If you look again, you can just see that a "To Let" board has now filled the space once occupied by the second Tranquility sign.
We then head a short distance up the road to two "fireside" shops. Now, off the top of my head, I can't ever remember seeing one fireside shop. Anywhere. But in Pudsey, we have two. Right beside each other.
And a closer look at the Classic Firesides sign on the left would seem to indicate that they're not very happy about it.
Yes folks, you're very welcome to Pudsey.
Sunday, 14 November 2010
The Jongs have gone, and we Whites are very sorry about that.
Above you can see the scene at breakfast after what was a surprisingly sensible evening for the adults (mainly because the kids wouldn't go to bed).
But there were some fireworks last night.
Yes, I bought them at Asda.
And earlier, Tim, Other John and I went into Leeds (get us) for our first taste of 3D rugby - highly recommended.
We now wish Louise, Tim and Scarlett well over the next few months as they prepare for their summer move from Australia back to the UK.
Jamie, in particular, looks forward to meeting up with his new friend who, by then, might be even cuter.
Is that possible?
Saturday, 13 November 2010
Some very special guests have just arrived all the way from Australia.
Louise, Tim and their beautiful one-year-old little girl Scarlett crossed our threshold about an hour ago, and they're here until tomorrow.
Vanessa and Louise went to (the) university (bar) together, and Louise was also a bridesmaid at our wedding.
They are living in Sydney at the moment but intend to move back to Louise's native Wales in June of next year.
Jamie was particularly pleased to see Scarlett, but was a little more dubious at the prospect of encountering her mother who I had previously described to him as the Scary Sheep Woman, owing to the fact that, when unleashed, her hair is very wild and very woolly. And Welsh.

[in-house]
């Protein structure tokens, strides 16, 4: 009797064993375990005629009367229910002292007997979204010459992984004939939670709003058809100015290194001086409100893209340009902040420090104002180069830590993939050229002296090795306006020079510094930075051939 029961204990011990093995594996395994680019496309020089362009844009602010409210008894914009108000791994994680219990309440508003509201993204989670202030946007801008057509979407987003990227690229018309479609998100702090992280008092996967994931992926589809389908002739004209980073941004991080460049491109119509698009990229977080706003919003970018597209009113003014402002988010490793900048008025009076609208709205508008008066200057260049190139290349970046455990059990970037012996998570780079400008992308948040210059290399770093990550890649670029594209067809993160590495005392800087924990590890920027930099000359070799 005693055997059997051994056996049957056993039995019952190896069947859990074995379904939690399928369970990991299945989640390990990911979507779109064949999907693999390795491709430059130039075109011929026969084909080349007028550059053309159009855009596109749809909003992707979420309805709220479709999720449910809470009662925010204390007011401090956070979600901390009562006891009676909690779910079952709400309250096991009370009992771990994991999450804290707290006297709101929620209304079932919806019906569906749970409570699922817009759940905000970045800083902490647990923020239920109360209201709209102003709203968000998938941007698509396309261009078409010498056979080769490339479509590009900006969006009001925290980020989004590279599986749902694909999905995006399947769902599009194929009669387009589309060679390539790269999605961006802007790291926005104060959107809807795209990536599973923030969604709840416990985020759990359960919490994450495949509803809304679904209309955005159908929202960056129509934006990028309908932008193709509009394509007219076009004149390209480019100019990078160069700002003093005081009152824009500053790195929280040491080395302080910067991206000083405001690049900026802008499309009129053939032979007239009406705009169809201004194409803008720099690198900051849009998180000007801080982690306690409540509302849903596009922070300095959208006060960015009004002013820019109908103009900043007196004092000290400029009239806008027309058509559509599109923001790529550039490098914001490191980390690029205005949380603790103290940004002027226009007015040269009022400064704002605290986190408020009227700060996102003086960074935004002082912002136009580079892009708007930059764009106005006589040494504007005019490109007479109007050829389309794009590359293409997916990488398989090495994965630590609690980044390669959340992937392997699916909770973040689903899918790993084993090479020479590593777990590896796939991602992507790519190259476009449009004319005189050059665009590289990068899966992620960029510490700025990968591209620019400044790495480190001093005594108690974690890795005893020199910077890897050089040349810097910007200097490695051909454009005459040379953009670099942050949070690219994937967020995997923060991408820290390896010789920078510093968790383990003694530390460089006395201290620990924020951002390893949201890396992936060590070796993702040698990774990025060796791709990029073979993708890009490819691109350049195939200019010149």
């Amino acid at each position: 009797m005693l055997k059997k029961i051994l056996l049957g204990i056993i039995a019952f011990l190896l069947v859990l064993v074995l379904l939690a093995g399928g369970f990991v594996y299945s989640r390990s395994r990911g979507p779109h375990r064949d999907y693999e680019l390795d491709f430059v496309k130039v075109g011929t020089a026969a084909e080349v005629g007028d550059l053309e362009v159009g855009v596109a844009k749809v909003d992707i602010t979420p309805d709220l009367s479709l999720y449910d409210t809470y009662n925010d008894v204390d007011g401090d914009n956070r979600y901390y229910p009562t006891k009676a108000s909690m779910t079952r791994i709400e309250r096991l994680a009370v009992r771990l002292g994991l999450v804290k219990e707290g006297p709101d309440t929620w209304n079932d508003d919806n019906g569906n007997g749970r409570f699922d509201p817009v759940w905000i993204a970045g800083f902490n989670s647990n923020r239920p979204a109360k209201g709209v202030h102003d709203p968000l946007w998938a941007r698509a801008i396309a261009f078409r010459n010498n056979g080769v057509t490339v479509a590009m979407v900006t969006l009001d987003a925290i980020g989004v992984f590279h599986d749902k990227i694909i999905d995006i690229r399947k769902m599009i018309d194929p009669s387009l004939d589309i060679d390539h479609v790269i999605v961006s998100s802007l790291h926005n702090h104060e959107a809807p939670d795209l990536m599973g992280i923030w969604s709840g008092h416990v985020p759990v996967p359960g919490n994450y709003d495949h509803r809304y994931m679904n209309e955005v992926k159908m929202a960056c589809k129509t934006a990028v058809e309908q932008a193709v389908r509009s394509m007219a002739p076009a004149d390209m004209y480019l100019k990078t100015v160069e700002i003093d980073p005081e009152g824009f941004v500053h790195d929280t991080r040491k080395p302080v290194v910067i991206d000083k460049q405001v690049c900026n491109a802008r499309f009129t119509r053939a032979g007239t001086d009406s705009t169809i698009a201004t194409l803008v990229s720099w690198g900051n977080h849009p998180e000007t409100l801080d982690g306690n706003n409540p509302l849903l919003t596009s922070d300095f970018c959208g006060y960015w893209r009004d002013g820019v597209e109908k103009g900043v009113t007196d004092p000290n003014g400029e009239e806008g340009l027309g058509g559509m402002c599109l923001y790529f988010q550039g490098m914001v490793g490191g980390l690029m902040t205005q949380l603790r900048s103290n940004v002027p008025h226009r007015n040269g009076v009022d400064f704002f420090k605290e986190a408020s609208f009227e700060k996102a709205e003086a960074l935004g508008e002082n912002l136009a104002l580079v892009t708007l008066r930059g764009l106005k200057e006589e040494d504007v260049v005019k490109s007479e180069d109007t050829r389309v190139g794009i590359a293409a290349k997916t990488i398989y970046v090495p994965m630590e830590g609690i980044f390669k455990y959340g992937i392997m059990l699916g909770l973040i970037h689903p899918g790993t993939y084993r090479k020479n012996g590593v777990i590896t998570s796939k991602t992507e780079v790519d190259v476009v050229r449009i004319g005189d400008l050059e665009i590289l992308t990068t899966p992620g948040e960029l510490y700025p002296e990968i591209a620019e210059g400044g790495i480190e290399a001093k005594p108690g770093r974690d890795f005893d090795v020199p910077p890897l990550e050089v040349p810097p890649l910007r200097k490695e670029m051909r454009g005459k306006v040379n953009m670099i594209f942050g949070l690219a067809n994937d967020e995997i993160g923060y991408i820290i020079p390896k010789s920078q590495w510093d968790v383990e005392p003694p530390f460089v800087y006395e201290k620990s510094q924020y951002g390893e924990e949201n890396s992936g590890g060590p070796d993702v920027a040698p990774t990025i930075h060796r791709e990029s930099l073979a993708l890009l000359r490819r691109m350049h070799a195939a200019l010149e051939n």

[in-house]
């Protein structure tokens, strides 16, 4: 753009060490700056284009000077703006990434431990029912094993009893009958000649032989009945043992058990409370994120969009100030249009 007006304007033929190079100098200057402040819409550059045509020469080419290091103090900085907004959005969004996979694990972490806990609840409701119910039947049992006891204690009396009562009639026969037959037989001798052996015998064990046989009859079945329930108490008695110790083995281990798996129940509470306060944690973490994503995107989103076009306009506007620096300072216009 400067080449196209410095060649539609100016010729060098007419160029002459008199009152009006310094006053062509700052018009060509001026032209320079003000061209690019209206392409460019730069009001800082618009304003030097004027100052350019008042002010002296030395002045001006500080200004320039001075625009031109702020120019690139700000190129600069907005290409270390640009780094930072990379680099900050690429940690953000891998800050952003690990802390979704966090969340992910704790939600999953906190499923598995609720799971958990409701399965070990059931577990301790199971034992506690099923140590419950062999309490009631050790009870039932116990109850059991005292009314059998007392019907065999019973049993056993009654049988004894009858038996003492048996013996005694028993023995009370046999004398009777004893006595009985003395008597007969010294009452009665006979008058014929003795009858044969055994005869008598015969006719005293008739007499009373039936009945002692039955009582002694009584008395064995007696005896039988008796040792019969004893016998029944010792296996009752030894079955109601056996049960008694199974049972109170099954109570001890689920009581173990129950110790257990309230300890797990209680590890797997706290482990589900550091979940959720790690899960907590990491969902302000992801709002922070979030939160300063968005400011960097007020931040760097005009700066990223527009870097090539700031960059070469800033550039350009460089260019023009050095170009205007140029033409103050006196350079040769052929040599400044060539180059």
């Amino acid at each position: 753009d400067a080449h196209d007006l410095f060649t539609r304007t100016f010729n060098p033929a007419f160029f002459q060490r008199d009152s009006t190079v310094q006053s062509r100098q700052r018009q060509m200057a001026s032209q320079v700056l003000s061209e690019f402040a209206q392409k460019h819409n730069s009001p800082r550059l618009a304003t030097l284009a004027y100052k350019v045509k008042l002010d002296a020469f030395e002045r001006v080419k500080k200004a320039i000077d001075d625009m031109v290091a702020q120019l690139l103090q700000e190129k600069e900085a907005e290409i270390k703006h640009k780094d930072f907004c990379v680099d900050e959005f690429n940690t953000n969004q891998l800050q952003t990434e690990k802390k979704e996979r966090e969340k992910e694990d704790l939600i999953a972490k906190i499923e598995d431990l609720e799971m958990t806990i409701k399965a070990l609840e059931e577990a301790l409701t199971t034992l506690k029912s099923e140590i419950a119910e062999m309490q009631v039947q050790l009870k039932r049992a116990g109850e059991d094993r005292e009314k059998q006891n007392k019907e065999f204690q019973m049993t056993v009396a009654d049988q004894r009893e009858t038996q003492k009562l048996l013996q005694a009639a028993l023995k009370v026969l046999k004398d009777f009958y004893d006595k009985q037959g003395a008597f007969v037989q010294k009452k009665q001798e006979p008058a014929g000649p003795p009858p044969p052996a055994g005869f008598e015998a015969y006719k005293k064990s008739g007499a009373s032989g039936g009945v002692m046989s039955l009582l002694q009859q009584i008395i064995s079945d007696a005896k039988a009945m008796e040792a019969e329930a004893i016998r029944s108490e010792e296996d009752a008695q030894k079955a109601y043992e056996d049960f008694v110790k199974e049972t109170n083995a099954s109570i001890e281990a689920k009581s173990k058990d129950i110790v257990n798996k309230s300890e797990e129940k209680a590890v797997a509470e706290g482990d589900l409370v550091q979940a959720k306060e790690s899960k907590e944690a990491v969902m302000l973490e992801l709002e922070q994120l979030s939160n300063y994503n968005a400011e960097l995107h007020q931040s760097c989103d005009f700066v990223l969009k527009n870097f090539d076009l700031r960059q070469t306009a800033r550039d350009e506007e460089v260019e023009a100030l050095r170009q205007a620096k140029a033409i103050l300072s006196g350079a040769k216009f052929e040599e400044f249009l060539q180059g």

Thankfully it's safely tethered at the moment, although there are bound to be countless attempts at escape over the next 24 hours or so.
But I would expect we'll have fun (especially this afternoon when Tim, Other John and I are off to try something just a little bit different...)
Thursday, 11 November 2010
I'm just back from my appointment with Dr Not Shit and - here's a shock - he confirmed that his "valued" (by no-one) colleague, Dr Shit, had got it wrong in dealing with my sinusitis.
The long and short of it is that she (twice) prescribed me a dosage of antibiotics that would barely have relieved a budgie of the sniffles. And, as a result, I've been forced to ensure three months of headaches.
Mercifully, the horse tranquillisers he gave me should sort things out in a few days. (I have - somewhat imaginatively - put a 20p beside them to prove to you that I'm not lying about their sheer hugeness).
Good old Dr Not Shit, or Dr Real Doctor as I've now decided call him.
I hope you'll quickly permit me to go off on a little tangent before I leave you to your own devices.
You'll probably have seen yesterday's scenes of students and their "supporters" smashing up Conservative HQ in Westminster, during which several police officers were injured.
Now, if my Northern Ireland upbringing has taught me anything, it's to always try to see the funny side in any difficult situation.
And a Radio 5 Live early morning interview with an anonymous member of the police riot squad did make me titter.
Describing the angst faced by him and pals on the frontline, he came out with this classic:
"The abuse, the threats that we received, basically wishing us death. And worse......well, there's nothing worse than death. Obviously."
Wednesday, 10 November 2010
Jamie's old slippers have had to be stood down (so to speak).
His old Postman Pat and Jess size sevens are still big enough for him. But sadly they're falling to bits and their replacement was becoming ever-inevitable.
Given how much he loves them, we would have persevered for just a teeny bit longer had it not been for a particularly harrowing incident during last week's visit to the Children's A&E Ward of the Leeds General Infirmary.
You might naturally think that the worst point of our late-night trip was when the assembled doctors advised that Jamie would have to have a chest x-ray and might have to stay overnight, such was their concern for our boy.
But for me, it wasn't.